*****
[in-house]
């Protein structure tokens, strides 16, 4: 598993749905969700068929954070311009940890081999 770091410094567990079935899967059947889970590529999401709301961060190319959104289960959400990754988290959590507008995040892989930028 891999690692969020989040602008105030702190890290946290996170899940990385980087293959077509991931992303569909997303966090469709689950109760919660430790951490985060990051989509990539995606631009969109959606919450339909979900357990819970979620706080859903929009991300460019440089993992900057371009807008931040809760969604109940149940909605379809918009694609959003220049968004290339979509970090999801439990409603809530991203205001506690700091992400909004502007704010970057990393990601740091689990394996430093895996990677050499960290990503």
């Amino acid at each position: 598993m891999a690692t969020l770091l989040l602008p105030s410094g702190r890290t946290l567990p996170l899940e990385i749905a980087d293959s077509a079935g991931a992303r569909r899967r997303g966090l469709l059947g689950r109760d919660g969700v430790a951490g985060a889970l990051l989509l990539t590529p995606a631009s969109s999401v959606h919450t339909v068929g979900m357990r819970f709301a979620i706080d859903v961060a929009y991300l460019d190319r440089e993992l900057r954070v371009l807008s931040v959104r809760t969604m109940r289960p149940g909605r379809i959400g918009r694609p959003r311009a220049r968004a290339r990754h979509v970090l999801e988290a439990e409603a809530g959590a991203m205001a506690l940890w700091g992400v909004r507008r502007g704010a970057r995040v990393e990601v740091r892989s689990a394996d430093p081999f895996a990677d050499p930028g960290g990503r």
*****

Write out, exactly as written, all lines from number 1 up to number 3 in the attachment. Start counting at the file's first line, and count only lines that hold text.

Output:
[in-house]
């Protein structure tokens, strides 16, 4: 598993749905969700068929954070311009940890081999 770091410094567990079935899967059947889970590529999401709301961060190319959104289960959400990754988290959590507008995040892989930028 891999690692969020989040602008105030702190890290946290996170899940990385980087293959077509991931992303569909997303966090469709689950109760919660430790951490985060990051989509990539995606631009969109959606919450339909979900357990819970979620706080859903929009991300460019440089993992900057371009807008931040809760969604109940149940909605379809918009694609959003220049968004290339979509970090999801439990409603809530991203205001506690700091992400909004502007704010970057990393990601740091689990394996430093895996990677050499960290990503």
């Amino acid at each position: 598993m891999a690692t969020l770091l989040l602008p105030s410094g702190r890290t946290l567990p996170l899940e990385i749905a980087d293959s077509a079935g991931a992303r569909r899967r997303g966090l469709l059947g689950r109760d919660g969700v430790a951490g985060a889970l990051l989509l990539t590529p995606a631009s969109s999401v959606h919450t339909v068929g979900m357990r819970f709301a979620i706080d859903v961060a929009y991300l460019d190319r440089e993992l900057r954070v371009l807008s931040v959104r809760t969604m109940r289960p149940g909605r379809i959400g918009r694609p959003r311009a220049r968004a290339r990754h979509v970090l999801e988290a439990e409603a809530g959590a991203m205001a506690l940890w700091g992400v909004r507008r502007g704010a970057r995040v990393e990601v740091r892989s689990a394996d430093p081999f895996a990677d050499p930028g960290g990503r």